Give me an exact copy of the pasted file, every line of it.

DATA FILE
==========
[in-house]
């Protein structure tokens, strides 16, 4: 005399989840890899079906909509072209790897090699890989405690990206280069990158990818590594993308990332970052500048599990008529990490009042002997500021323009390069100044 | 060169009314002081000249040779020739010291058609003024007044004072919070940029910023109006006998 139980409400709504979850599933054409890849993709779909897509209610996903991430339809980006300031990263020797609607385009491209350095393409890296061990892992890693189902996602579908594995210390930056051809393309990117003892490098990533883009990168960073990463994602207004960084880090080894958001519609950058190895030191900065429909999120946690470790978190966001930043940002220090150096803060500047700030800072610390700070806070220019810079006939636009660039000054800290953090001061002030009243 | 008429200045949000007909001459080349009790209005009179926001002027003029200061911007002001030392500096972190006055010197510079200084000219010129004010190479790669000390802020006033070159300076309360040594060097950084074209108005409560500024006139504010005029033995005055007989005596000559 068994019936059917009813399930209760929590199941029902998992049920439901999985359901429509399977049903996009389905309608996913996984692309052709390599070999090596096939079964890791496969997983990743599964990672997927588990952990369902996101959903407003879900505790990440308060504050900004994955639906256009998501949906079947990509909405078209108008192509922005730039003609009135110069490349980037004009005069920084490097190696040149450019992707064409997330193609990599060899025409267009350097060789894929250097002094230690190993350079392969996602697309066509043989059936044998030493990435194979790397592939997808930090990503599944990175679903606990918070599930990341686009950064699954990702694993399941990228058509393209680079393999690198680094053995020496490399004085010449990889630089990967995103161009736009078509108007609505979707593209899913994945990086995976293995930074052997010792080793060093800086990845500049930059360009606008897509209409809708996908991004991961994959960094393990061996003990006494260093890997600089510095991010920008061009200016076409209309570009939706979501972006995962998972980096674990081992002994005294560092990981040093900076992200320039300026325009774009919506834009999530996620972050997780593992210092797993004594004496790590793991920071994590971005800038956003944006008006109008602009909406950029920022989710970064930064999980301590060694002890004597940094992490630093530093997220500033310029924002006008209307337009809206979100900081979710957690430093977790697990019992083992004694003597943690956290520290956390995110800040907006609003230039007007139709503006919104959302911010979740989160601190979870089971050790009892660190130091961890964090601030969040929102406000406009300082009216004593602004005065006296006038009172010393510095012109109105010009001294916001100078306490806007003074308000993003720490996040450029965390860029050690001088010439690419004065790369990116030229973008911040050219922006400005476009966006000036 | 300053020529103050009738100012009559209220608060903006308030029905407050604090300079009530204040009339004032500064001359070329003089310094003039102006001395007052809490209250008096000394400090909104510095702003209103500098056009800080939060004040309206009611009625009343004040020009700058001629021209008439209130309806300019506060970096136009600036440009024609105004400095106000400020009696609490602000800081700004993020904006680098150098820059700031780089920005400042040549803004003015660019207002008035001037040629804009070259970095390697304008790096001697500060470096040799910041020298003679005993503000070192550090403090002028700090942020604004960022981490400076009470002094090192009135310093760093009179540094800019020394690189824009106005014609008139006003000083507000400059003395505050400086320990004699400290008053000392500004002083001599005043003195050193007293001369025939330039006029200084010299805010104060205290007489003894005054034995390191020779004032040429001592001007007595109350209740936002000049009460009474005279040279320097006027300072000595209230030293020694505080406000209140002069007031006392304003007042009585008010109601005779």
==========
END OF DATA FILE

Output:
[in-house]
């Protein structure tokens, strides 16, 4: 005399989840890899079906909509072209790897090699890989405690990206280069990158990818590594993308990332970052500048599990008529990490009042002997500021323009390069100044 | 060169009314002081000249040779020739010291058609003024007044004072919070940029910023109006006998 139980409400709504979850599933054409890849993709779909897509209610996903991430339809980006300031990263020797609607385009491209350095393409890296061990892992890693189902996602579908594995210390930056051809393309990117003892490098990533883009990168960073990463994602207004960084880090080894958001519609950058190895030191900065429909999120946690470790978190966001930043940002220090150096803060500047700030800072610390700070806070220019810079006939636009660039000054800290953090001061002030009243 | 008429200045949000007909001459080349009790209005009179926001002027003029200061911007002001030392500096972190006055010197510079200084000219010129004010190479790669000390802020006033070159300076309360040594060097950084074209108005409560500024006139504010005029033995005055007989005596000559 068994019936059917009813399930209760929590199941029902998992049920439901999985359901429509399977049903996009389905309608996913996984692309052709390599070999090596096939079964890791496969997983990743599964990672997927588990952990369902996101959903407003879900505790990440308060504050900004994955639906256009998501949906079947990509909405078209108008192509922005730039003609009135110069490349980037004009005069920084490097190696040149450019992707064409997330193609990599060899025409267009350097060789894929250097002094230690190993350079392969996602697309066509043989059936044998030493990435194979790397592939997808930090990503599944990175679903606990918070599930990341686009950064699954990702694993399941990228058509393209680079393999690198680094053995020496490399004085010449990889630089990967995103161009736009078509108007609505979707593209899913994945990086995976293995930074052997010792080793060093800086990845500049930059360009606008897509209409809708996908991004991961994959960094393990061996003990006494260093890997600089510095991010920008061009200016076409209309570009939706979501972006995962998972980096674990081992002994005294560092990981040093900076992200320039300026325009774009919506834009999530996620972050997780593992210092797993004594004496790590793991920071994590971005800038956003944006008006109008602009909406950029920022989710970064930064999980301590060694002890004597940094992490630093530093997220500033310029924002006008209307337009809206979100900081979710957690430093977790697990019992083992004694003597943690956290520290956390995110800040907006609003230039007007139709503006919104959302911010979740989160601190979870089971050790009892660190130091961890964090601030969040929102406000406009300082009216004593602004005065006296006038009172010393510095012109109105010009001294916001100078306490806007003074308000993003720490996040450029965390860029050690001088010439690419004065790369990116030229973008911040050219922006400005476009966006000036 | 300053020529103050009738100012009559209220608060903006308030029905407050604090300079009530204040009339004032500064001359070329003089310094003039102006001395007052809490209250008096000394400090909104510095702003209103500098056009800080939060004040309206009611009625009343004040020009700058001629021209008439209130309806300019506060970096136009600036440009024609105004400095106000400020009696609490602000800081700004993020904006680098150098820059700031780089920005400042040549803004003015660019207002008035001037040629804009070259970095390697304008790096001697500060470096040799910041020298003679005993503000070192550090403090002028700090942020604004960022981490400076009470002094090192009135310093760093009179540094800019020394690189824009106005014609008139006003000083507000400059003395505050400086320990004699400290008053000392500004002083001599005043003195050193007293001369025939330039006029200084010299805010104060205290007489003894005054034995390191020779004032040429001592001007007595109350209740936002000049009460009474005279040279320097006027300072000595209230030293020694505080406000209140002069007031006392304003007042009585008010109601005779």